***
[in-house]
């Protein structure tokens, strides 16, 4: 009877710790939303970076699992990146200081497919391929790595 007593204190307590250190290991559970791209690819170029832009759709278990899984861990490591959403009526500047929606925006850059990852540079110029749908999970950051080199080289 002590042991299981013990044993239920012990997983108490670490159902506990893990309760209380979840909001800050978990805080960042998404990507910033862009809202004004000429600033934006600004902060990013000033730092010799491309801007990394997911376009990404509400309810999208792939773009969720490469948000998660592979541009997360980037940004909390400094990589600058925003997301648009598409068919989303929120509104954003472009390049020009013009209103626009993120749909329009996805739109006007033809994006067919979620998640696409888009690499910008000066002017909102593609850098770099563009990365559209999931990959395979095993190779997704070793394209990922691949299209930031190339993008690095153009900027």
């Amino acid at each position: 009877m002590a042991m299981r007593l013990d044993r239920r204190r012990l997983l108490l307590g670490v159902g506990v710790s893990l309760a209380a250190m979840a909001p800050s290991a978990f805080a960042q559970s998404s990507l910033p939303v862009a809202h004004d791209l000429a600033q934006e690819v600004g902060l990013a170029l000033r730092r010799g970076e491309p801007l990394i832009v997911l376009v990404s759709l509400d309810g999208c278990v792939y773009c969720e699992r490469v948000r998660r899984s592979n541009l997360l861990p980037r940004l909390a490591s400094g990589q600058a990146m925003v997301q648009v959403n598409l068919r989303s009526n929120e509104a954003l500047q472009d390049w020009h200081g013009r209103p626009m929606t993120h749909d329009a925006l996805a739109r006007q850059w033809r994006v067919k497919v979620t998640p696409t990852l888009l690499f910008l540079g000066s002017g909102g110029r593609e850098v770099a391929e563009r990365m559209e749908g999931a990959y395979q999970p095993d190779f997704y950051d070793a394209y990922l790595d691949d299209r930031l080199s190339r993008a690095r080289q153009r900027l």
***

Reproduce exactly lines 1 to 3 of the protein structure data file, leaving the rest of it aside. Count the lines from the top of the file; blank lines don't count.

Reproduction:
[in-house]
């Protein structure tokens, strides 16, 4: 009877710790939303970076699992990146200081497919391929790595 007593204190307590250190290991559970791209690819170029832009759709278990899984861990490591959403009526500047929606925006850059990852540079110029749908999970950051080199080289 002590042991299981013990044993239920012990997983108490670490159902506990893990309760209380979840909001800050978990805080960042998404990507910033862009809202004004000429600033934006600004902060990013000033730092010799491309801007990394997911376009990404509400309810999208792939773009969720490469948000998660592979541009997360980037940004909390400094990589600058925003997301648009598409068919989303929120509104954003472009390049020009013009209103626009993120749909329009996805739109006007033809994006067919979620998640696409888009690499910008000066002017909102593609850098770099563009990365559209999931990959395979095993190779997704070793394209990922691949299209930031190339993008690095153009900027």
């Amino acid at each position: 009877m002590a042991m299981r007593l013990d044993r239920r204190r012990l997983l108490l307590g670490v159902g506990v710790s893990l309760a209380a250190m979840a909001p800050s290991a978990f805080a960042q559970s998404s990507l910033p939303v862009a809202h004004d791209l000429a600033q934006e690819v600004g902060l990013a170029l000033r730092r010799g970076e491309p801007l990394i832009v997911l376009v990404s759709l509400d309810g999208c278990v792939y773009c969720e699992r490469v948000r998660r899984s592979n541009l997360l861990p980037r940004l909390a490591s400094g990589q600058a990146m925003v997301q648009v959403n598409l068919r989303s009526n929120e509104a954003l500047q472009d390049w020009h200081g013009r209103p626009m929606t993120h749909d329009a925006l996805a739109r006007q850059w033809r994006v067919k497919v979620t998640p696409t990852l888009l690499f910008l540079g000066s002017g909102g110029r593609e850098v770099a391929e563009r990365m559209e749908g999931a990959y395979q999970p095993d190779f997704y950051d070793a394209y990922l790595d691949d299209r930031l080199s190339r993008a690095r080289q153009r900027l």